An Interview with Wendy (Chris’s Mother)
I’m Wendy Nusbaum, and we live in Maryland, and I have an 11-year-old child who has been blind from birth.
What part of the journey with your son has helped him the most to be successful in school?
We’ve been very fortunate to have a really good team. We have a wonderful TVI, and a one-on-one aide, both who truly support Christopher’s need for independence. We have always stayed in touch with his teachers and been very open with them about how we wanted Christopher to be treated, like any of the other students in the classroom. Early on, we got to know the higher-ups in the school system—the principals, the superintendent of special education—and these people got to know us personally, we weren’t just a name. They knew that we knew our rights and what was appropriate for Christopher. We’ve always approached problems within the school system in a “how can we work together as a team to make this better.” With those approaches, we’ve been very fortunate with his education.
What has been the best opportunity for your son to learn about mutual respect for others and self-determination skills?
Mutual respect for others has come from everyday life. First and foremost, Christopher is a child, and he needs to learn his manners like any other child. We’ve always talked very openly with Chris about life. We’ve told him parts of it will stink and parts of it will be great. We’ve told him he can do anything he wants, but it’s going to take some hard work. For self-determination skills, we’ve always taken opportunities to discuss things that we see or hear. We discuss how others have achieved things in their lives and what it’s going to take for Christopher to receive some more things.
What has your son gained by going to sports or enrichment camps for building early confidence with his physical mobility?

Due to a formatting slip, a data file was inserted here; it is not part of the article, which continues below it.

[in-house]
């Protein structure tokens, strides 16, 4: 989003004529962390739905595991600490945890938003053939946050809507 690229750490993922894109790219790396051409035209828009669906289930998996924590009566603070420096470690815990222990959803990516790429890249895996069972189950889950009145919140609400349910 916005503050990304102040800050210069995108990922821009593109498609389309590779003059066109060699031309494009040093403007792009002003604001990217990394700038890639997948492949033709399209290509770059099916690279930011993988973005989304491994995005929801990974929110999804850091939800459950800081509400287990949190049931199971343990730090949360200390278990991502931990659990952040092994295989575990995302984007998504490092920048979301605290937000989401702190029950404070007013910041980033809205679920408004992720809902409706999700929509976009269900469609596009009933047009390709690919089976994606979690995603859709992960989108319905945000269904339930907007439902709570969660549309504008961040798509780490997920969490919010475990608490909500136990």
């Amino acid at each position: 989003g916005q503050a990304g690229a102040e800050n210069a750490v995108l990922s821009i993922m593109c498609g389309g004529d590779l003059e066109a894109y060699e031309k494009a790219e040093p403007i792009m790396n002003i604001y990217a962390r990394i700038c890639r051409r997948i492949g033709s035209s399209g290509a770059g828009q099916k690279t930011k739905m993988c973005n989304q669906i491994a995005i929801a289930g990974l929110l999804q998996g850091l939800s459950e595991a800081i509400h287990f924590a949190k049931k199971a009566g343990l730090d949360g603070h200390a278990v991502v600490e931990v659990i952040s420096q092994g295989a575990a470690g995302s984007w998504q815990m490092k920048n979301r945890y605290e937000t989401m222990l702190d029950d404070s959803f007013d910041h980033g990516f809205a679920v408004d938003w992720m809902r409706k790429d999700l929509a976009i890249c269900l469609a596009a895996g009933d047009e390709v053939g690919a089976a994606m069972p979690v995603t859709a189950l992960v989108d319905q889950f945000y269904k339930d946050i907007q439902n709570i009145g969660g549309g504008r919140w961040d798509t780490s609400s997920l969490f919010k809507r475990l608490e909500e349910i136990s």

Christopher has been attending summer camps since he was six years old. Each year, when he came home, he was much more confident and independent. The camps have always given him the opportunity to do things that he typically wouldn’t get to do. The very first camp that he went to at age six, he did a ropes course, and he got to experience a zip wire. These kinds of opportunities and successes can only boost your confidence. Also, the more chance he has to be successful with his mobility skills, the better they’ll become.
Why would you say it is important for parents and their young adult child who is visually impaired know about and advocate for the inclusion of the expanded core curriculum in the IEP?
Academic skills are very important for all children, but the expanded core curriculum is imperative for visually impaired children. It is great that they can read, write, do arithmetic, but if they cannot operate a computer, get anywhere independently, know how to comb their hair, or how to interact with other people, they will never get a job and have a fulfilling life. The earlier parents get expanded core curriculum goals into their child’s IEP, the better it is for the child and their overall education. These are the goals that help visually impaired students be equal with their peers.